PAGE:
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    Despite 2nd U.S. Death, CDC Says Don't Close Schools for Swine Flu

    Swine Flu Milder Than Feared, but More Deaths Expected

    Schools Allowed to Reopen continued...

    "And parents, don't turn around and send that child to the mall. This is about keeping children home until the virus can't be spread any further," Sebelius said.

    Teachers, too will have more responsibility. They're asked to be on the lookout for kids with signs of illness and to send home any child who shows signs of the flu.

    Ironically, the continued spread of H1N1 flu is one reason behind the softer CDC advice. If school outbreaks were the nexus of flu spread in the community, it might make sense to close them. But Richard Besser, MD, acting CDC director, said that school-related cases simply reflect H1N1 flu cases already in the community.

    "We know that in communities where they had cases in schools, they already had cases in the community -- so trying to stop the spread of the virus by school closing is not effective," Besser said at the news conference.

    As of today, the CDC says the U.S. has seen 1,105 probable and confirmed cases of H1N1 swine flu in 44 states. So far, there have been 35 known hospitalizations and one death in the U.S. Most cases have been in young people: The median age of cases is 16, and 62% of confirmed cases have been in people under age 18.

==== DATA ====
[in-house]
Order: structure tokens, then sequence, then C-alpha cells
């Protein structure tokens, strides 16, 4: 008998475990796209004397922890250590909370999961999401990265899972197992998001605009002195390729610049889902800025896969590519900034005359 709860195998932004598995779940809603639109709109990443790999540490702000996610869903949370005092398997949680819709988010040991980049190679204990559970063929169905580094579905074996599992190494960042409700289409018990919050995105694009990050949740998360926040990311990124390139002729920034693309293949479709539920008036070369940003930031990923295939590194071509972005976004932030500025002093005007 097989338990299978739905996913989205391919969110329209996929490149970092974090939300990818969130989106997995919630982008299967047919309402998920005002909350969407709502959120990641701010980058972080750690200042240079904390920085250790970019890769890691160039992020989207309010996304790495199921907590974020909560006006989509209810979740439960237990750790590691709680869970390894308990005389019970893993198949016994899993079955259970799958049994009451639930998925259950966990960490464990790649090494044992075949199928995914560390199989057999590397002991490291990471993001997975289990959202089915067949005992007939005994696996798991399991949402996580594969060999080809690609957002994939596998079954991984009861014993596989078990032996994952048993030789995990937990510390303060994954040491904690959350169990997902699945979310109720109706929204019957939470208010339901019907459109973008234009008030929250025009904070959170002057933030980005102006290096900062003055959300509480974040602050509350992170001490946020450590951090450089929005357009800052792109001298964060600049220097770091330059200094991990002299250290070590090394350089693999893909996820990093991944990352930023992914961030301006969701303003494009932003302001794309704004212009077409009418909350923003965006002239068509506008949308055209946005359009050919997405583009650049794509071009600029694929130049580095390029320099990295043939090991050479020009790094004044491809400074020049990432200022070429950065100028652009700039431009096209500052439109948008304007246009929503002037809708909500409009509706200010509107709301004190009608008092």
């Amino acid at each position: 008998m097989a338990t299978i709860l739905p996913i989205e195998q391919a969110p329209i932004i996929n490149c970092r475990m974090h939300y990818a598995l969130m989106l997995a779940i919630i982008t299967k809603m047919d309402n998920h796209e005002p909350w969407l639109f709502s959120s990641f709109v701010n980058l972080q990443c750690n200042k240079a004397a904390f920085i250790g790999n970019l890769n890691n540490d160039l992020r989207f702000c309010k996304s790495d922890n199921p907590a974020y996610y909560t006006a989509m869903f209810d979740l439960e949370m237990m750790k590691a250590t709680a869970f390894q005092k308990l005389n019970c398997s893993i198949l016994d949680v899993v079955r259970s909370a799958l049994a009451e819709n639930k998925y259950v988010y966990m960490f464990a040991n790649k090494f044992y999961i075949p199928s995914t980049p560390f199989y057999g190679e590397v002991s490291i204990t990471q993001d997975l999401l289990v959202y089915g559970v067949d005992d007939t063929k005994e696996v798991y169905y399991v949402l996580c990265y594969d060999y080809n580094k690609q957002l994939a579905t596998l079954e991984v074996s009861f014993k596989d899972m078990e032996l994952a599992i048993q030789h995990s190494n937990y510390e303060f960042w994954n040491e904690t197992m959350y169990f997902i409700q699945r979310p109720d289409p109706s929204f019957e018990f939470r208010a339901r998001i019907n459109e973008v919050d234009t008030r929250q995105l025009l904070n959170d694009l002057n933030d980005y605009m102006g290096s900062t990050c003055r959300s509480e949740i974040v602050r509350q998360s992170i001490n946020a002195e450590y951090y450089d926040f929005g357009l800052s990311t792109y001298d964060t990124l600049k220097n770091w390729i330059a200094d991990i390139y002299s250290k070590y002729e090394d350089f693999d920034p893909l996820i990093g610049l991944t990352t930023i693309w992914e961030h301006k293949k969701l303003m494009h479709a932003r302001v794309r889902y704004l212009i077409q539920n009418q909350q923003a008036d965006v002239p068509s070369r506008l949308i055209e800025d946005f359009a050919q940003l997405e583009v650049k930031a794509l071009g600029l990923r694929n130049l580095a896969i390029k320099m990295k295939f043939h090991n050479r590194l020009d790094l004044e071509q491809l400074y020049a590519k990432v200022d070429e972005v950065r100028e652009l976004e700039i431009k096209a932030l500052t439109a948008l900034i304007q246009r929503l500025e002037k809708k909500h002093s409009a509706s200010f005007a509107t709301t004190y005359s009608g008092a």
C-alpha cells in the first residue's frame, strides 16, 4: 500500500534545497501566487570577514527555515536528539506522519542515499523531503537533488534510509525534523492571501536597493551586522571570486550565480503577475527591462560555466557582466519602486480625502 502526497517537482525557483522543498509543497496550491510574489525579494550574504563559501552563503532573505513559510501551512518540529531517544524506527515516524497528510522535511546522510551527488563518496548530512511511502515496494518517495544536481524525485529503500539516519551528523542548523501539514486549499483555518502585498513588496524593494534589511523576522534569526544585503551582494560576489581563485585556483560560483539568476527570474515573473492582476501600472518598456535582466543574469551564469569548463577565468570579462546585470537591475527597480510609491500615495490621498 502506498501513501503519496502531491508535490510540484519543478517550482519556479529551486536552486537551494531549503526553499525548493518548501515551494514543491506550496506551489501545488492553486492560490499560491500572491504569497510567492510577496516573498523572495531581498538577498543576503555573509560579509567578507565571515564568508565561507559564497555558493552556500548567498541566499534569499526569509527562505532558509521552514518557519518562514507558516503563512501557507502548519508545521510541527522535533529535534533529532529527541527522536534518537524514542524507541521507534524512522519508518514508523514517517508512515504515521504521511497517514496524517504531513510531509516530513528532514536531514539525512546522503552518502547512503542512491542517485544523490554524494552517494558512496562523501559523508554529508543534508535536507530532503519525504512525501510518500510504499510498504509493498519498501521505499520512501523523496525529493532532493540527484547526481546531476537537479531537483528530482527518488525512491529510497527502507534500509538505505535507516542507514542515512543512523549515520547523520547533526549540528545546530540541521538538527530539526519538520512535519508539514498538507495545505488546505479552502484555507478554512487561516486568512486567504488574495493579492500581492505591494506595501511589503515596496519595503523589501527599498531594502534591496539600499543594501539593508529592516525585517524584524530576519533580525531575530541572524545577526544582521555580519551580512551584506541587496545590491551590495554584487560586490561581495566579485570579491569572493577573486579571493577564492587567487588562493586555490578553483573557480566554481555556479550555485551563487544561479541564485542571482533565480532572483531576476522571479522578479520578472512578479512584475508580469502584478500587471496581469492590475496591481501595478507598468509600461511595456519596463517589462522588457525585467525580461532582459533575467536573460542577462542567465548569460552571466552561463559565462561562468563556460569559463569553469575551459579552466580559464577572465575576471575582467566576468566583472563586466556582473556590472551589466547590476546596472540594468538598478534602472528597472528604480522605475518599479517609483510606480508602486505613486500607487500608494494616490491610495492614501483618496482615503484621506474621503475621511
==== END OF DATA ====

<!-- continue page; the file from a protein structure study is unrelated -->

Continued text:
All 50 states can expect to see H1N1 swine flu, Besser said, and the CDC fully expects to learn of more hospitalizations and more deaths.

    Besser also noted that the CDC is shipping swine-flu test kits to the states, which will allow them to catch up on a backlog of suspected cases. This means there will be a spike in case numbers as the backlog is reduced.

    And Besser stressed that we aren't yet out of the woods.

    "Over the last four days we saw exponential growth in our understanding of what is going on, but we still are in a period of major uncertainty," he said. "Where this is going to go is hard to say."

    H1N1 Swine Flu Vaccine

    Sebelius today confirmed that production of this fall's seasonal flu vaccine is already under way and will not be delayed until an H1N1 swine flu vaccine can be added. Instead, manufacturers have agreed to go full speed ahead with seasonal vaccine production.

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